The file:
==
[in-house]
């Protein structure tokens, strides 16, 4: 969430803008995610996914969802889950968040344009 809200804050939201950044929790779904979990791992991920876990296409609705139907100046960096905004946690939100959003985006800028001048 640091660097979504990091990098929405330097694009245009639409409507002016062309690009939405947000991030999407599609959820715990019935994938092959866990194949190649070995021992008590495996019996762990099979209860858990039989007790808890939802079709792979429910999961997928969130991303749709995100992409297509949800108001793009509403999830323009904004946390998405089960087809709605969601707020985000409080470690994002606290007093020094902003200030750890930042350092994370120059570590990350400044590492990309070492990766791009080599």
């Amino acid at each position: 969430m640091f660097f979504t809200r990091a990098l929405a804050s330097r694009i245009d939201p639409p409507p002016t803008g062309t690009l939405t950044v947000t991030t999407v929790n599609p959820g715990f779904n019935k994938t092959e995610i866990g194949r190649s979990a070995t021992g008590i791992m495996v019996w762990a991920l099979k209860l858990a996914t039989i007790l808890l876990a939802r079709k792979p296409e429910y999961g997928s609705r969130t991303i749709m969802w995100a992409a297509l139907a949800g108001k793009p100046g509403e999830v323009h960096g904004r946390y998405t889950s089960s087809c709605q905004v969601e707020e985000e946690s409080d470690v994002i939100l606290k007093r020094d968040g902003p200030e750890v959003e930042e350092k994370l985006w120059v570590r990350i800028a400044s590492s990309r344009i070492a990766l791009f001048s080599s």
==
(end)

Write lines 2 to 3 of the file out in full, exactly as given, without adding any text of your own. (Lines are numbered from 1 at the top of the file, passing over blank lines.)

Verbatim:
């Protein structure tokens, strides 16, 4: 969430803008995610996914969802889950968040344009 809200804050939201950044929790779904979990791992991920876990296409609705139907100046960096905004946690939100959003985006800028001048 640091660097979504990091990098929405330097694009245009639409409507002016062309690009939405947000991030999407599609959820715990019935994938092959866990194949190649070995021992008590495996019996762990099979209860858990039989007790808890939802079709792979429910999961997928969130991303749709995100992409297509949800108001793009509403999830323009904004946390998405089960087809709605969601707020985000409080470690994002606290007093020094902003200030750890930042350092994370120059570590990350400044590492990309070492990766791009080599």
């Amino acid at each position: 969430m640091f660097f979504t809200r990091a990098l929405a804050s330097r694009i245009d939201p639409p409507p002016t803008g062309t690009l939405t950044v947000t991030t999407v929790n599609p959820g715990f779904n019935k994938t092959e995610i866990g194949r190649s979990a070995t021992g008590i791992m495996v019996w762990a991920l099979k209860l858990a996914t039989i007790l808890l876990a939802r079709k792979p296409e429910y999961g997928s609705r969130t991303i749709m969802w995100a992409a297509l139907a949800g108001k793009p100046g509403e999830v323009h960096g904004r946390y998405t889950s089960s087809c709605q905004v969601e707020e985000e946690s409080d470690v994002i939100l606290k007093r020094d968040g902003p200030e750890v959003e930042e350092k994370l985006w120059v570590r990350i800028a400044s590492s990309r344009i070492a990766l791009f001048s080599s």